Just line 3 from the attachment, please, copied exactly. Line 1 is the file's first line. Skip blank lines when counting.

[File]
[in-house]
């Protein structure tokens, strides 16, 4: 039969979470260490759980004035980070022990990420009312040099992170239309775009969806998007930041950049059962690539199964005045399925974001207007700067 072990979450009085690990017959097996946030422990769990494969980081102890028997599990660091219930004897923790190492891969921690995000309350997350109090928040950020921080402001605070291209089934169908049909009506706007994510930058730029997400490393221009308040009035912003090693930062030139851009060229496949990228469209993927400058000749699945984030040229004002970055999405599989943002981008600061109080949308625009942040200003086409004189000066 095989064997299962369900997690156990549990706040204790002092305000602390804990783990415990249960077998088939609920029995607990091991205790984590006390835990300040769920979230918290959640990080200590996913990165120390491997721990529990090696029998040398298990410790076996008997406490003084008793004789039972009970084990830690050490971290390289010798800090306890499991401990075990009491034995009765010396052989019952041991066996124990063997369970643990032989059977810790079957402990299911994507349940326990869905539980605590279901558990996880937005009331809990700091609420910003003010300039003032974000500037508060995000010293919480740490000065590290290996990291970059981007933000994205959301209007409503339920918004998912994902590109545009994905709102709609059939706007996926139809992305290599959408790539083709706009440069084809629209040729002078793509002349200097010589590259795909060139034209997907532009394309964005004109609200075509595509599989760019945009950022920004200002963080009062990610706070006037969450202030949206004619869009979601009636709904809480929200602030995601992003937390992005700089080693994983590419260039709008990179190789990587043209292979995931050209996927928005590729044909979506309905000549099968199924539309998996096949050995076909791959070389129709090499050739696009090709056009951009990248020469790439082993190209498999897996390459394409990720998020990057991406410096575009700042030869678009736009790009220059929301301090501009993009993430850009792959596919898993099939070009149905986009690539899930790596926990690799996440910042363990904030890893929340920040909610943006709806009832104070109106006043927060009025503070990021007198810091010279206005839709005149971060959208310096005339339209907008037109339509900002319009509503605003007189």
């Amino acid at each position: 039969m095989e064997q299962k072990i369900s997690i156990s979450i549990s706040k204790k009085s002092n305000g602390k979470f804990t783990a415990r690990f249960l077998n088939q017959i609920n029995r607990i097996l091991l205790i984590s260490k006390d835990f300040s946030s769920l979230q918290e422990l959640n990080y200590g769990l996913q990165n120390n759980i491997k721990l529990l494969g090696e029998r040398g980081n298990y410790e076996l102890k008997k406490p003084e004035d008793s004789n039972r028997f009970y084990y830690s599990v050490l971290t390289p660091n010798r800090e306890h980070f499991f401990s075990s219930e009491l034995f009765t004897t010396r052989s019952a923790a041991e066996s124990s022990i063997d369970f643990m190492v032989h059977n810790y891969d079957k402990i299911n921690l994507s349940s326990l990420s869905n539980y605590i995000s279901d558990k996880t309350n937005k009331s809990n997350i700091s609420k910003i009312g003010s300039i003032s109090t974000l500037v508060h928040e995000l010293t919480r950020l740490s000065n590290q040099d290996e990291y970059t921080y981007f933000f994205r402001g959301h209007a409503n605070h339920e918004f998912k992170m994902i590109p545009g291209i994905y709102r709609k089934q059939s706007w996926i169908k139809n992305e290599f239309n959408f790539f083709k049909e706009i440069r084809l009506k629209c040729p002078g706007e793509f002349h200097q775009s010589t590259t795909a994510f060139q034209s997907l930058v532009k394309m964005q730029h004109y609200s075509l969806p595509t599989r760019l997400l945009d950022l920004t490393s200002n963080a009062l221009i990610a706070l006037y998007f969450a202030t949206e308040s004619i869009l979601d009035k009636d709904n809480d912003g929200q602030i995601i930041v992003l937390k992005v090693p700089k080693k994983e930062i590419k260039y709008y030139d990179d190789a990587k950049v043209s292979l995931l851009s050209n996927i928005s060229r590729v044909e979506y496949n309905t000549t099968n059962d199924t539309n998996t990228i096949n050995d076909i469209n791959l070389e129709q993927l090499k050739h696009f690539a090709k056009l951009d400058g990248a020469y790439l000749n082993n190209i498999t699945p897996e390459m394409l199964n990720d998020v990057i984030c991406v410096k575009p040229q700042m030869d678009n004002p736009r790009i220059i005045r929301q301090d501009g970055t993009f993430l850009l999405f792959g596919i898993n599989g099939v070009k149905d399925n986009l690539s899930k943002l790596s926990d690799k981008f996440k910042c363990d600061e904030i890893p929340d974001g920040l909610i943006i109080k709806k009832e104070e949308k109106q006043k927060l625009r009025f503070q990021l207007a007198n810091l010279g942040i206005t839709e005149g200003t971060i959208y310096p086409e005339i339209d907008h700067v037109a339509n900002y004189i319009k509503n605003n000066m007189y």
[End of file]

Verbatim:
């Amino acid at each position: 039969m095989e064997q299962k072990i369900s997690i156990s979450i549990s706040k204790k009085s002092n305000g602390k979470f804990t783990a415990r690990f249960l077998n088939q017959i609920n029995r607990i097996l091991l205790i984590s260490k006390d835990f300040s946030s769920l979230q918290e422990l959640n990080y200590g769990l996913q990165n120390n759980i491997k721990l529990l494969g090696e029998r040398g980081n298990y410790e076996l102890k008997k406490p003084e004035d008793s004789n039972r028997f009970y084990y830690s599990v050490l971290t390289p660091n010798r800090e306890h980070f499991f401990s075990s219930e009491l034995f009765t004897t010396r052989s019952a923790a041991e066996s124990s022990i063997d369970f643990m190492v032989h059977n810790y891969d079957k402990i299911n921690l994507s349940s326990l990420s869905n539980y605590i995000s279901d558990k996880t309350n937005k009331s809990n997350i700091s609420k910003i009312g003010s300039i003032s109090t974000l500037v508060h928040e995000l010293t919480r950020l740490s000065n590290q040099d290996e990291y970059t921080y981007f933000f994205r402001g959301h209007a409503n605070h339920e918004f998912k992170m994902i590109p545009g291209i994905y709102r709609k089934q059939s706007w996926i169908k139809n992305e290599f239309n959408f790539f083709k049909e706009i440069r084809l009506k629209c040729p002078g706007e793509f002349h200097q775009s010589t590259t795909a994510f060139q034209s997907l930058v532009k394309m964005q730029h004109y609200s075509l969806p595509t599989r760019l997400l945009d950022l920004t490393s200002n963080a009062l221009i990610a706070l006037y998007f969450a202030t949206e308040s004619i869009l979601d009035k009636d709904n809480d912003g929200q602030i995601i930041v992003l937390k992005v090693p700089k080693k994983e930062i590419k260039y709008y030139d990179d190789a990587k950049v043209s292979l995931l851009s050209n996927i928005s060229r590729v044909e979506y496949n309905t000549t099968n059962d199924t539309n998996t990228i096949n050995d076909i469209n791959l070389e129709q993927l090499k050739h696009f690539a090709k056009l951009d400058g990248a020469y790439l000749n082993n190209i498999t699945p897996e390459m394409l199964n990720d998020v990057i984030c991406v410096k575009p040229q700042m030869d678009n004002p736009r790009i220059i005045r929301q301090d501009g970055t993009f993430l850009l999405f792959g596919i898993n599989g099939v070009k149905d399925n986009l690539s899930k943002l790596s926990d690799k981008f996440k910042c363990d600061e904030i890893p929340d974001g920040l909610i943006i109080k709806k009832e104070e949308k109106q006043k927060l625009r009025f503070q990021l207007a007198n810091l010279g942040i206005t839709e005149g200003t971060i959208y310096p086409e005339i339209d907008h700067v037109a339509n900002y004189i319009k509503n605003n000066m007189y």